Biden had a say in whether Trump's 1/6 record goes to Congress

Biden's administration will be able to influence whether or not the government discloses information to Congress about the Jan. 6 actions of former President Donald Trump, his aides, and other Trump-related activities.

Biden had a say in whether Trump's 1/6 record goes to Congress

However, it is possible that there will be a long court battle before the details are released.

A trove of records was requested by the House committee that investigated the January insurrection at U.S. Capitol. It included communication between Trump's White House and information regarding planning and funding for rallies in Washington. A rally held near the White House featured remarks from Trump before loyalists stormed it.

According to a source familiar with the matter, the National Archives turned over the first tranche of documents from Trump's White House at the end last month to Trump and the White House. Any party can object to specific items being released. The White House of Biden can overrule any Trump attempt to block information release.

The former president could also sue to stop it. If legislators feel the Biden White House is trying to keep it back, Congress could sue. The individual was not allowed to speak publicly, and spoke to The Associated Press under condition of anonymity.

Trump stated that he would invoke executive privilege and refuse any information. This legal maneuver has been used by Presidents and their staff for decades to avoid being scrutinized by Congress.

Trump is no longer in control of the outcome. A presidential executive order states that the archivist in possession of presidential records must "abide by all instructions given to him by the incumbent President, or his designee, unless directed otherwise by a final court ruling."

Although the White House indicated that it would be willing to release as many documents as possible, officials don't rule out the possibility of Biden privileged records.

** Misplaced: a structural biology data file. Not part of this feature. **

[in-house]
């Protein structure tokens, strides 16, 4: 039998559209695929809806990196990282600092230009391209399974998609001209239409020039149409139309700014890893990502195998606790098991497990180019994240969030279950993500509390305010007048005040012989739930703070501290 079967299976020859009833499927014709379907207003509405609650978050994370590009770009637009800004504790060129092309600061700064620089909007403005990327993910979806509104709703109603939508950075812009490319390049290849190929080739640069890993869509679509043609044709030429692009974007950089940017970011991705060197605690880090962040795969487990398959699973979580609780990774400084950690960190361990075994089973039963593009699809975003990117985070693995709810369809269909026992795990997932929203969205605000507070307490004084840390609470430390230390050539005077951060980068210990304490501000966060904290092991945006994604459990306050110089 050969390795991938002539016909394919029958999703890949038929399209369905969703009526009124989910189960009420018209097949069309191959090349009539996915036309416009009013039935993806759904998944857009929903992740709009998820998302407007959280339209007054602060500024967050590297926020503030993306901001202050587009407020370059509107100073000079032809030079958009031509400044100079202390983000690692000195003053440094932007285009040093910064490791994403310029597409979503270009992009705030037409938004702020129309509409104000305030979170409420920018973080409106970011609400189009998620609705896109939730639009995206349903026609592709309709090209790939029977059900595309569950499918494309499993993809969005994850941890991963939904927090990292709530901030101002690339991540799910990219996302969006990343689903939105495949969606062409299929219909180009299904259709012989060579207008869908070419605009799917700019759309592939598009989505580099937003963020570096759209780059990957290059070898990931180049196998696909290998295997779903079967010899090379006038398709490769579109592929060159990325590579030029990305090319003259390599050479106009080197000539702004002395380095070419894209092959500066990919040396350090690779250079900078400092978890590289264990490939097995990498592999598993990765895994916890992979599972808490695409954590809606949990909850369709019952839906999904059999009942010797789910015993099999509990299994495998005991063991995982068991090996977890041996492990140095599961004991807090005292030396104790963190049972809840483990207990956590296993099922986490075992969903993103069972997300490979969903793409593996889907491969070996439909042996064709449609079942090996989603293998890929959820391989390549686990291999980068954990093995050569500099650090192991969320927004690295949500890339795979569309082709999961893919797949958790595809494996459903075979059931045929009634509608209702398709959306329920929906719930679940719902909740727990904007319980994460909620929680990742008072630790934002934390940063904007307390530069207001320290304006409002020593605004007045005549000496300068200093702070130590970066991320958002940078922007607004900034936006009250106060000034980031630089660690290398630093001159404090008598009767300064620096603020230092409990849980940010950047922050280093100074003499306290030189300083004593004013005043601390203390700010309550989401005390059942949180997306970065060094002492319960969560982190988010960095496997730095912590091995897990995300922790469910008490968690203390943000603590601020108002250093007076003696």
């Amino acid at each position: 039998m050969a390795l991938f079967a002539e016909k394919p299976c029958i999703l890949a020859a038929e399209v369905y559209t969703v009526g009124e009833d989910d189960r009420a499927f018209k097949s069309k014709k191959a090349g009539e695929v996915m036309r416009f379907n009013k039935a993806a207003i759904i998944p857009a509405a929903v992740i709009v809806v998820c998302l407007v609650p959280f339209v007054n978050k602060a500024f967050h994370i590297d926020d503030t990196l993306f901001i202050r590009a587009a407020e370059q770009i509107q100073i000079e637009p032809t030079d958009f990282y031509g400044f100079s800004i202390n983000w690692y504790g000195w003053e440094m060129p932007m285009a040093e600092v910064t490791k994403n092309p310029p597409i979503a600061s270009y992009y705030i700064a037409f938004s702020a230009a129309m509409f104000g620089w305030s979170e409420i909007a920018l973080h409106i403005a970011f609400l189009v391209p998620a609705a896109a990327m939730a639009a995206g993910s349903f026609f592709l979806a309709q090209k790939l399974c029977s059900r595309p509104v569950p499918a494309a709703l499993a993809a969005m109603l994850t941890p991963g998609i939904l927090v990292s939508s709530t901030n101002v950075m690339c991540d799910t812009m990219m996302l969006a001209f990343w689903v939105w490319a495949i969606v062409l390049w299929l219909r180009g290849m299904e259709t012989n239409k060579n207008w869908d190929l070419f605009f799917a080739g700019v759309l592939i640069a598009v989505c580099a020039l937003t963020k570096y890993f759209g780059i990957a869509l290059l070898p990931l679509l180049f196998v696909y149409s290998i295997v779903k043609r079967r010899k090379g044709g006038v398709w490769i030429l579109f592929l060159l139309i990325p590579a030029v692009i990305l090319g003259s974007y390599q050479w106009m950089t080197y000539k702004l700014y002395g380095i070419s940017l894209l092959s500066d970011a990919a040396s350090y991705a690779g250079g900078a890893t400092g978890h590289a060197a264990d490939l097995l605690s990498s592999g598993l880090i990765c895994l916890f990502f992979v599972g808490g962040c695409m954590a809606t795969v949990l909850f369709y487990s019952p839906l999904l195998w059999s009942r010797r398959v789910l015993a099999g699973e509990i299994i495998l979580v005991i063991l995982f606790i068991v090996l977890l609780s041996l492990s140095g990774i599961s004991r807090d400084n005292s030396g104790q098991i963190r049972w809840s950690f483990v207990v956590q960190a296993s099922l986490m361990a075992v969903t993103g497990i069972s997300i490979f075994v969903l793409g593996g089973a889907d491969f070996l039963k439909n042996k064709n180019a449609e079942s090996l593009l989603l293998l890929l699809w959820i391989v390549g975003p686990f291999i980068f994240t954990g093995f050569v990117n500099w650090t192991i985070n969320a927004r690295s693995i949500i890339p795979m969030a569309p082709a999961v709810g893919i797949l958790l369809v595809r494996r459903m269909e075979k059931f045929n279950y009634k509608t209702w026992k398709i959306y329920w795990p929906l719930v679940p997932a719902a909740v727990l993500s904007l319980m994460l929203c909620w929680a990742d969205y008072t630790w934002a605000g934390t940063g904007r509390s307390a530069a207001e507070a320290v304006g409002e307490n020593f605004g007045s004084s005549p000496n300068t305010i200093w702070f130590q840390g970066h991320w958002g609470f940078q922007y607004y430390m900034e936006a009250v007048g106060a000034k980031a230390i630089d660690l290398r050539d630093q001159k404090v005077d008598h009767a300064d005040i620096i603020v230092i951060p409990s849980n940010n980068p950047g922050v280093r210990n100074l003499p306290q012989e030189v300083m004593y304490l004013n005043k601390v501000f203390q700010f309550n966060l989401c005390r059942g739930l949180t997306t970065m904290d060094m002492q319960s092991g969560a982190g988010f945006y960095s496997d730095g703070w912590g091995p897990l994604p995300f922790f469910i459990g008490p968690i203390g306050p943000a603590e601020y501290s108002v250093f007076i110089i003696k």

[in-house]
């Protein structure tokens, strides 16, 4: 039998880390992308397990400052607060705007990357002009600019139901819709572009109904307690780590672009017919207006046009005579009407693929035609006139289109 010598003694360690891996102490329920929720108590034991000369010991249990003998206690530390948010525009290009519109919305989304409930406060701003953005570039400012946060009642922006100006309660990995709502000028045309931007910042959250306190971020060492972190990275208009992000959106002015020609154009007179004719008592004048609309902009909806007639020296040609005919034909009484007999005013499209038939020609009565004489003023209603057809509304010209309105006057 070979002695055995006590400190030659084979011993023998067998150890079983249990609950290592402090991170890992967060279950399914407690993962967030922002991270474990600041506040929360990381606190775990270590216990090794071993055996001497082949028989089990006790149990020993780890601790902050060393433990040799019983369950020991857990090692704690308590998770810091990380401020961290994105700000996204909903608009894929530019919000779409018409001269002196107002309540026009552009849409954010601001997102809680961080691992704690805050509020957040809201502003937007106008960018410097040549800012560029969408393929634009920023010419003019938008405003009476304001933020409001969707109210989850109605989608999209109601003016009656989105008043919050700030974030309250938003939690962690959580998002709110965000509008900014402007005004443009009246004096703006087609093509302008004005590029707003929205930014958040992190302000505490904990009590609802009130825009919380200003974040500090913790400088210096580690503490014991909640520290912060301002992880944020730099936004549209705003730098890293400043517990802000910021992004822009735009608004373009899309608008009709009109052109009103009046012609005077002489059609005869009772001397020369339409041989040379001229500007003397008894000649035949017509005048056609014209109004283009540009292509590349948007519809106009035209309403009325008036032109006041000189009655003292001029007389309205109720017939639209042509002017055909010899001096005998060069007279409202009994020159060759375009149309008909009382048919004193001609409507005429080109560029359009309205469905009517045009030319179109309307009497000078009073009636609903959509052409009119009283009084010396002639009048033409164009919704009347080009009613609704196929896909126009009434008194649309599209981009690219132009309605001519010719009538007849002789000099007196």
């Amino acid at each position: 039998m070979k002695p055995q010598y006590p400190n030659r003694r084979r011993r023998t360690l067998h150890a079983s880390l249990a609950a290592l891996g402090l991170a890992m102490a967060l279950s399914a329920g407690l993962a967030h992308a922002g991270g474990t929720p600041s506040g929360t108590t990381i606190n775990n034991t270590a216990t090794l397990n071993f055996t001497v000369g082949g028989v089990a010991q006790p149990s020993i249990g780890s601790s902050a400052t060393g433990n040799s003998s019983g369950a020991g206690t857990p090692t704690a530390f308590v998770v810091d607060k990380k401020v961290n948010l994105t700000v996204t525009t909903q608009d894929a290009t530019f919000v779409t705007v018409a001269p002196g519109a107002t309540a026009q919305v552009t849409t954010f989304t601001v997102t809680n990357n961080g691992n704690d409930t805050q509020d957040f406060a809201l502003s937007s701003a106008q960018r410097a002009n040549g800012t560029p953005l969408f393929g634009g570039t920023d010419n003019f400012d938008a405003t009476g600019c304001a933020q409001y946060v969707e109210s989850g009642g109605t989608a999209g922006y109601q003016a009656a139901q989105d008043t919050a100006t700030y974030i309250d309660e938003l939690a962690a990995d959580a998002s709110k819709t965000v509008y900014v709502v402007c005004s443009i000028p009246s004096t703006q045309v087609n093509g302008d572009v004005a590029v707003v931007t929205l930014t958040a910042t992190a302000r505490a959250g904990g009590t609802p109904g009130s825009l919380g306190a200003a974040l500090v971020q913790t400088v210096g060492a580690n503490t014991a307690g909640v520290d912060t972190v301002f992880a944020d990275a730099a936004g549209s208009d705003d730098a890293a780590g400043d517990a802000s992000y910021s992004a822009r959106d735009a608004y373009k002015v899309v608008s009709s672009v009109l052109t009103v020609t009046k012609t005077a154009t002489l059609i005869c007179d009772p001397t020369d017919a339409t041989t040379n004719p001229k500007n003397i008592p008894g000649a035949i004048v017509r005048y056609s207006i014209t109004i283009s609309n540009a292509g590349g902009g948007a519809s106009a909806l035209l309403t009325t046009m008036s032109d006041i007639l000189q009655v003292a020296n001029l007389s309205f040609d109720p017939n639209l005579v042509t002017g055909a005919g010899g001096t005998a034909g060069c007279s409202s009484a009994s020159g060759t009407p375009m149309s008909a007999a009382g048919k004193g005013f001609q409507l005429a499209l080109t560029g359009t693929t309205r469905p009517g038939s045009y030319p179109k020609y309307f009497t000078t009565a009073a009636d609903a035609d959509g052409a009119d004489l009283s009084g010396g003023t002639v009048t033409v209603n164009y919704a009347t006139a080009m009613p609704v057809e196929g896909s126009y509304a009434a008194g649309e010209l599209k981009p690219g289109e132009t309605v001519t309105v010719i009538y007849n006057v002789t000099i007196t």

White House documents are kept private by presidents, who tend to protect their executive privilege. This includes records for their predecessors and themselves. However, any White House decision to deny the congressional request to see records on Trump's activities may anger Democratic legislators at a time when Biden is in need of their support to move his agenda forward.

These documents are part of an extensive, partisan, and rancorous investigation into the way a mob infiltrated the Capitol to disrupt Biden's presidential win certification. This was the worst attack on Congress in over two centuries. The attack saw more than 650 people charged with criminal offenses, making it the largest U.S. prosecution.

Additional to White House records, the Archives are also being requested. This includes material from the Departments of Defense, Justice, Homeland Security, and Interior, along with the FBI and the Office of the Director of National Intelligence.

Late Thursday night, the House Committee subpoenaed former White House Chief Of Staff Mark Meadows, former White House Assistant Chief of Staff for Communications Dan Scavino and Kashyap Paltel, former Trump adviser.

The National Archives and Records Administration request is 10 pages. The committee requests "All documents, communications within the White House on Jan 6, 2021" related to Trump's close advisors and family members. It also includes information about Trump's rally at Ellipse and his Twitter feed. It requests details about Trump's movements that day as well as communications from the White House Situation Room. All documents related to election fraud claims, as well Supreme Court decisions on this topic, are also sought.

Michael Gwin, White House spokesperson, said that Biden has been engaged with Congress for several months on Jan. 6, issues and will continue to do so.

Gwin stated that the January 6th events were a dark stain in our country's history and an attack on the foundations and democracy of our nation. "The president is committed to making sure that such an event does not happen again, and he supports an investigation into the circumstances."

The committee also wants to know about Trump's claims of fraud, and any attempts to reverse the results of November's elections or "impede peaceful transfer of power."

Representative Bennie Thompson (D-Miss.) is the head of the committee. She was appointed by House Speaker Nancy Pelosi. Two Republicans opposed the creation of the 13-person panel.

It also asked that telecommunications companies and social media companies keep the personal communications of hundreds who might have been affected by the attack.

Taylor Budowich was Trump's communications director and his political action Committee's communications director. He criticized the request by the congressional panel for records and stated that the former president would fight it.

He stated that the highly partisan and Communist-style "selection committee" had submitted an outlandishly broad records request, which lacked both legal precedents and legislative merit. "Executive privilege is being defended, not only for President Trump and his administration but also for the Office of The President of the United States, and the future of our country."

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